We talk openly to Andrew and even baby John about their adoptions and will let them decide who to tell as they get older. It's who they are and I want them to be proud of their adoptions because we are proud parents of two beautiful boys.

No matter what "type" of parent you are, biological or adoptive, we all will face situations when others ask questions about our children that are hard to answer. All any of us can do is pray for a little patience, a little understanding and a lot of common sense when dealing with our kids and who they are!!!

Cricket

Our son is 7 months old. We get comments all the time that he looks like us. I just smile and say thank you. When he was younger I used to get comments about how good I looked for just having given birth. Depending on who made the comment I would explain the situation, others I just smiled and said thank you. I hated it when people said "you did it the easy way." The adoption process is not easy. As our little guy gets older I am sure that we will be more discrete letting the adoption info fly. We talk about adoption all the time in front of him, he may not understand now, but if we continue he will know from the beginning he is adopted. If he chooses to share that with people great, if not that is fine. Some kids have problems with being adopted and others don't. We have a closed adoption because bmom is a drug addict. I am sure that makes the dynamics a little different because our son will not have any contact with bmom until he is at least 18, if he chooses to. Adoption is one of the most incredible things that has ever happened to us. I am sure that I could not love a bio kid more than I love this little boy.

Kate

Hello, love your site. I was looking at Alternatives in Motion and wondered if you might say a little about the cost of doing an adoption through them. I would love to adopt someday and am looking at differenct agencies

brat

hey k--
you always do the sensible, thoughtful thing, so i don't worry about you. i have been enjoying reading these responses, though.

i'll share a couple of our stories, not because you need the advice but because i can relate to this situation.

i used to talk about dd's adoption story to whomever would listen. i stopped when i began to notice that people were so disrespectful of my dd's bmom, and felt free to ask intrusive questions i would never think to ask of them. one time dd was drooling and a woman asked if she was a "drug baby" and scrinched up her nose.

it's easy for me and dh: people never ask us whether she's ours. we chose birthparents with ethnicities close to ours because we didn't choose to be an adoption billboard. we just wanted a family. bio parents who adopt after they have given birth to carbon copies of themselves may not understand that concept, and that's OK.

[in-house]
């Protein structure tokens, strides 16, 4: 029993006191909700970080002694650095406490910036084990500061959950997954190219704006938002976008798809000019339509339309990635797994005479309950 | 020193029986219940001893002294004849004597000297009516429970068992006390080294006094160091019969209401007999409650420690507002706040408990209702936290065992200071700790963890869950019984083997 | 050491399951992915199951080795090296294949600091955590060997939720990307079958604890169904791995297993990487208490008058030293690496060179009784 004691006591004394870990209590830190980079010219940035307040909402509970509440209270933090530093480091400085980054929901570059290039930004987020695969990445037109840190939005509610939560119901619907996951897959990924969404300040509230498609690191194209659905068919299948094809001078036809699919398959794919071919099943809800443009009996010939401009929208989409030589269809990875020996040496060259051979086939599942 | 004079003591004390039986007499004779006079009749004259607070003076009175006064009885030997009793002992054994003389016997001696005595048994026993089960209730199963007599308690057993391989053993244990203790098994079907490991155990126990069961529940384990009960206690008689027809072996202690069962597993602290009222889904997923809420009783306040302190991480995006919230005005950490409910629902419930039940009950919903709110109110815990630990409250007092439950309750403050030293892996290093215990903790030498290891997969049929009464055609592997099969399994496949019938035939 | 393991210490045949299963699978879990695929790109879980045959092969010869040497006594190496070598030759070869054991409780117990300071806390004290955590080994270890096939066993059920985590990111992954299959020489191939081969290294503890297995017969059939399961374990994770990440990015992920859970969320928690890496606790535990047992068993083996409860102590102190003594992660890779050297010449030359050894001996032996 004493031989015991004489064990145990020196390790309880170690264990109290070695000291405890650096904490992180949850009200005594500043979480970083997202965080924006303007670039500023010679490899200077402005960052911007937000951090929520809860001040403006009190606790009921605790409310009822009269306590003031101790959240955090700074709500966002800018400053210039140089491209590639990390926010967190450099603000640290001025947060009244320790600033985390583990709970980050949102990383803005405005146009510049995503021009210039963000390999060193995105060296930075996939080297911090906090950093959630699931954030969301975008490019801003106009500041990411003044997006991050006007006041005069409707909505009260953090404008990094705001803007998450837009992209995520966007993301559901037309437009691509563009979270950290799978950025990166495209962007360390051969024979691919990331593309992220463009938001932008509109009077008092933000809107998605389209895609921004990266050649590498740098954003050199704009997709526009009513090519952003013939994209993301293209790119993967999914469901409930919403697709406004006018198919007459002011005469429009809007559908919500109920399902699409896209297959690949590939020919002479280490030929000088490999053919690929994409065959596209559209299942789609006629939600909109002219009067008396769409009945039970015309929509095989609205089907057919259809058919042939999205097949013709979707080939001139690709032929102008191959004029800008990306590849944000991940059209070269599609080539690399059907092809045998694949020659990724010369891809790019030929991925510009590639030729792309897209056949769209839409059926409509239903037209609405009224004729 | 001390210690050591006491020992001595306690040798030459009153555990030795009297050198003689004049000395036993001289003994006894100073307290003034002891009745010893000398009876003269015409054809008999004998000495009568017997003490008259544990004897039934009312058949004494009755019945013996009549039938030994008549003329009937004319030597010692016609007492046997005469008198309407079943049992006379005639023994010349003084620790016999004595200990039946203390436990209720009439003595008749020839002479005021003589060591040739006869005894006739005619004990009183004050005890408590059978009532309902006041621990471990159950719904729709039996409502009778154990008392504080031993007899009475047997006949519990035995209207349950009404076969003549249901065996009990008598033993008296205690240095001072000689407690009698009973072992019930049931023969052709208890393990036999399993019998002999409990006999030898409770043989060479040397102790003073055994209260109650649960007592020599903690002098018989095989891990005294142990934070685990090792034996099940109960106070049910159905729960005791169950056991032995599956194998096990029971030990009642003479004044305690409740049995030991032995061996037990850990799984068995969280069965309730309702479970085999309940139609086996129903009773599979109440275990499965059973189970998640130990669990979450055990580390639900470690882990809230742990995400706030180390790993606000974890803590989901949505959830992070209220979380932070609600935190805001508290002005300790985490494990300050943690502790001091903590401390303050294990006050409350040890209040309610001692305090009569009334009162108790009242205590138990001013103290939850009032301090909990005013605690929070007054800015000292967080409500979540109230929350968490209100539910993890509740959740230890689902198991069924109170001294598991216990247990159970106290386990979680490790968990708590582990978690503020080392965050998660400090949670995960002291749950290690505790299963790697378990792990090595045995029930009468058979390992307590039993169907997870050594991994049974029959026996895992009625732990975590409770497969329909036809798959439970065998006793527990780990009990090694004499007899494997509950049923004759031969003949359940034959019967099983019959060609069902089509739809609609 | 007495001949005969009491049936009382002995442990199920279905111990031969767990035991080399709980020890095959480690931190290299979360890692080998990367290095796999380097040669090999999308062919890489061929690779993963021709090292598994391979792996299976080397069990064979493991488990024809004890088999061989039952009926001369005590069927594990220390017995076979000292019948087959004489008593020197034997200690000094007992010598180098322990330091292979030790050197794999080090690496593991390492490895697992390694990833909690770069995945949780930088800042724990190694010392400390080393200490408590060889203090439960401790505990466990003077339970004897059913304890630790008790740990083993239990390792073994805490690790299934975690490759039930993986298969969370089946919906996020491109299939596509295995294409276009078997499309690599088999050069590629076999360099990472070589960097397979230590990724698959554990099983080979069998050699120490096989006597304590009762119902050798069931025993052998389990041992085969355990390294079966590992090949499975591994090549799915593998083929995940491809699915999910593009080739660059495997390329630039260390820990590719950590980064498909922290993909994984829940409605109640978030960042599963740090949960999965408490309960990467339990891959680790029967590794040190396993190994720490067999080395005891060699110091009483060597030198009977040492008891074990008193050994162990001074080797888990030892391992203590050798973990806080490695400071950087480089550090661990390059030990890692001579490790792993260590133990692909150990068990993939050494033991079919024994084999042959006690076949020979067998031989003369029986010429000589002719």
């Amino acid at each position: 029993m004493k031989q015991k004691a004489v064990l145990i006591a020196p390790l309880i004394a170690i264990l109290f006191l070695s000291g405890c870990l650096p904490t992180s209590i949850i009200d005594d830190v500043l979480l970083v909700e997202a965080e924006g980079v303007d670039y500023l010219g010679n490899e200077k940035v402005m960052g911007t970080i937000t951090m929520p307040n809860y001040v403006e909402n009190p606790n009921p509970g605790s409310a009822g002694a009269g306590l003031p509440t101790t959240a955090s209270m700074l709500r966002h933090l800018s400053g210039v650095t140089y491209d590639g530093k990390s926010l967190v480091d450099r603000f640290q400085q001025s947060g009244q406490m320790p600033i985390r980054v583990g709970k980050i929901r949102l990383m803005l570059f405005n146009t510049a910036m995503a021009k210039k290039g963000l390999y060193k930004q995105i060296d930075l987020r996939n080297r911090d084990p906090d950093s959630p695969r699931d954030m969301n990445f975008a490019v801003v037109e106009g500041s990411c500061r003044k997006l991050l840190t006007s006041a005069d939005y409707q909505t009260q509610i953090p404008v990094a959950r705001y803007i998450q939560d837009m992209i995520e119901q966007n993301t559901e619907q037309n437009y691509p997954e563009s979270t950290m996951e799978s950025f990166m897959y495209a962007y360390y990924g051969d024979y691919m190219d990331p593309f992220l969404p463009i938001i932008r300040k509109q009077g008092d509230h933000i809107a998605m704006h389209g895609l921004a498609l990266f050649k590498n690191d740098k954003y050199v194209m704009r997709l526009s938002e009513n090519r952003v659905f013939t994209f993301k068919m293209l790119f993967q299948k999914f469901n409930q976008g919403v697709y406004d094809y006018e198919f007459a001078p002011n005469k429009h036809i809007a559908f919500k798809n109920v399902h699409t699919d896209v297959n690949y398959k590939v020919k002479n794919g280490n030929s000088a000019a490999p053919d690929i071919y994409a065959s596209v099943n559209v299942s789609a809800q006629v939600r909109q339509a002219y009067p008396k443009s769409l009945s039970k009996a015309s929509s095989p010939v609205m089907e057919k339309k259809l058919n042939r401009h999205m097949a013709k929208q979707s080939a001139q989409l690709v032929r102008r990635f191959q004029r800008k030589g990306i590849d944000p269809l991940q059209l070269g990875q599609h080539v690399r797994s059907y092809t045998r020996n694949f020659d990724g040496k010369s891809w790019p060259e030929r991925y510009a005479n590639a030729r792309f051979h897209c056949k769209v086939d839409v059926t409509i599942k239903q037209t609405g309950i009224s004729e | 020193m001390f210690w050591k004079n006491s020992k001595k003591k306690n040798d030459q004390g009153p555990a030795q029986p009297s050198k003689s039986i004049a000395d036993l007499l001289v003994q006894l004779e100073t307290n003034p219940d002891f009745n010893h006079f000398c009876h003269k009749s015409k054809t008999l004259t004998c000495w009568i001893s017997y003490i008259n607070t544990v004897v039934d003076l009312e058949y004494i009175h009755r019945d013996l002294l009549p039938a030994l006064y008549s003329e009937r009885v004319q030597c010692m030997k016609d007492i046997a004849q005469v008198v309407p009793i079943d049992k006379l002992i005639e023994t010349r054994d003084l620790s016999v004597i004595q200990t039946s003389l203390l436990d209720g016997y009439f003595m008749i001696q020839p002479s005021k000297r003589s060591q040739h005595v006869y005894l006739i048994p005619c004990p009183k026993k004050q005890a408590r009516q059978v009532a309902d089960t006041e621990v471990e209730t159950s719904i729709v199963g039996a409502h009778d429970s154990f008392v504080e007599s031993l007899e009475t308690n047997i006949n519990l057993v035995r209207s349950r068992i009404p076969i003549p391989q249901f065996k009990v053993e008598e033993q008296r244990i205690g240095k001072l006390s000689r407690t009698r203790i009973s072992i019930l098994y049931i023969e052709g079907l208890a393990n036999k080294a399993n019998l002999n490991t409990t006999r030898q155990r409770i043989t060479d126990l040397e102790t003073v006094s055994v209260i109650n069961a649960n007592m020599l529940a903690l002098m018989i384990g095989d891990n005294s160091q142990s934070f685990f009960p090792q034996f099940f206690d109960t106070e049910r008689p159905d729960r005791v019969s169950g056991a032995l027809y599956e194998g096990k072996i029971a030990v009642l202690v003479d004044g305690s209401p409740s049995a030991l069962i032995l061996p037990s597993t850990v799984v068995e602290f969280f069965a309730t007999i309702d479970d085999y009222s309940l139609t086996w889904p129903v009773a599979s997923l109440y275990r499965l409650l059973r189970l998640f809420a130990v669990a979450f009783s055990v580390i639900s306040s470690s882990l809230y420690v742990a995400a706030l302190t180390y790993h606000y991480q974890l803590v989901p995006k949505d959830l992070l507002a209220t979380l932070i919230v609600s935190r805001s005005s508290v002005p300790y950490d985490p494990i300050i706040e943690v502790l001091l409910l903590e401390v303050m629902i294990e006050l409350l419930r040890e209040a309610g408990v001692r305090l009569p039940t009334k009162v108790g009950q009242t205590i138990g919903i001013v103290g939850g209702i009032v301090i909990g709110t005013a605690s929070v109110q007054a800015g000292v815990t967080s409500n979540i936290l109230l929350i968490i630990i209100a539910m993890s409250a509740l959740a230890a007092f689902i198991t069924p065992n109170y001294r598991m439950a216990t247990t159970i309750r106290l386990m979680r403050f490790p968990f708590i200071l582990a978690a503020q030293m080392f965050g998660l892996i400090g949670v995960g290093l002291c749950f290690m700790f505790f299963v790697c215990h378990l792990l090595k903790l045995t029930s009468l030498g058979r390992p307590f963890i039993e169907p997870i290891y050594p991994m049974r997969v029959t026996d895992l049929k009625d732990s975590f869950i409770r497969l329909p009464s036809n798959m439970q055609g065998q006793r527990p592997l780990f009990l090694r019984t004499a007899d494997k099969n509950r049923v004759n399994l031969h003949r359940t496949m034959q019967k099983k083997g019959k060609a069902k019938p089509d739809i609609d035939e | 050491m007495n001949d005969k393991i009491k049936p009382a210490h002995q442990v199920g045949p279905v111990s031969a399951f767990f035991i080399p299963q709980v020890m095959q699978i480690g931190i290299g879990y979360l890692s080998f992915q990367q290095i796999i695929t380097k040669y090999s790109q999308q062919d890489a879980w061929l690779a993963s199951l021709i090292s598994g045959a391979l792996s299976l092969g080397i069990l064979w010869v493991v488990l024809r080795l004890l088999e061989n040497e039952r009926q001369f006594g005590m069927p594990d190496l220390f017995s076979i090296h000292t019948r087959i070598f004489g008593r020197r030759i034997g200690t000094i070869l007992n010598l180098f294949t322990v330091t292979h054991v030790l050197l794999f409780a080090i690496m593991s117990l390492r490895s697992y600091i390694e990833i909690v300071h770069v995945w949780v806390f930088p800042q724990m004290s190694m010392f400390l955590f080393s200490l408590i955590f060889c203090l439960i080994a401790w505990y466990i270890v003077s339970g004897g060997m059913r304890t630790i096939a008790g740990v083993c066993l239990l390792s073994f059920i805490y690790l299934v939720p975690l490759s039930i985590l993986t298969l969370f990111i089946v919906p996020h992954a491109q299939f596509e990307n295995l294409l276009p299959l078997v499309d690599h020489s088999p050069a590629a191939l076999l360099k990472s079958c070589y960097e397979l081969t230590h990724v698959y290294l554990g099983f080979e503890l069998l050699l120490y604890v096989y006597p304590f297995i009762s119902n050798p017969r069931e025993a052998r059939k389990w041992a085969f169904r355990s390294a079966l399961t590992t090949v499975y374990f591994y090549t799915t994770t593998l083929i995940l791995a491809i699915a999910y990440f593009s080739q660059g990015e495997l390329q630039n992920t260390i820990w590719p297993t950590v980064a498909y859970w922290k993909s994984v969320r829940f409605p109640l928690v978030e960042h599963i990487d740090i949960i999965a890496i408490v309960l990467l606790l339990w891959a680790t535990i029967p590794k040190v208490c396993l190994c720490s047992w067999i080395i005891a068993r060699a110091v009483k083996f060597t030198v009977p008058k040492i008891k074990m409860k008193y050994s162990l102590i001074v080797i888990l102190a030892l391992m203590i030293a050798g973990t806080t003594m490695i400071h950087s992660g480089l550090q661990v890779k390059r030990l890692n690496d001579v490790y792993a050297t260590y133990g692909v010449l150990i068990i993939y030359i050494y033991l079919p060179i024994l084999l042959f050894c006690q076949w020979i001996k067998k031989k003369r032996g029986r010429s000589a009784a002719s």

when do we choose to share? as others mentioned, when it makes sense. coincidentally, the day before you posted this, i was sharing with someone that i'd bowed out of something to which i'd initially committed because we'd adopted, and she happily blurted out that she was an adoptive mom. she brought up the topic of when you "tell" and we had a great conversation.

you mentioned daycare. we have never mentioned dd's adoption to her daycare providers. my niece has a peanut allergy and none of us from either of the family do. if dd has unknown allergies, we figure we'll find that out like any other parents.

as you know, because i've told you the stories, we had a nanny for the first several months of dd's life, and were enormously chagrined when we discovered her actually treating dd differently than she would other kids because she is adopted. she even told me one time that the reason why dd is so affectionate and loves to cuddle is because she misses her mom. though i found that to be an odd statement, i thought she meant she misses me when i go to work.

nope.

made me cry.

we just wanted to drop off our daughter at her daycare without a bunch of politics, odd suggestions, and curiosity. we just wanted her to be one of the kids and us, just two more parents. but we'll mention it if it ever makes sense.

i talk to dd about being adopted, when it makes sense, and she's only 15 mos old. i'm not ashamed of how she became my dd--in fact, due to cultural reasons, my friends who've had c-sections seem more apprehensive to mention how their children came into the world than i am! i just don't need to broadcast it to feed other's interests or educate the world. adoption is on a need-to-know basis in this family.

that's just me--as usual, you'll do what makes sense, like any other mom.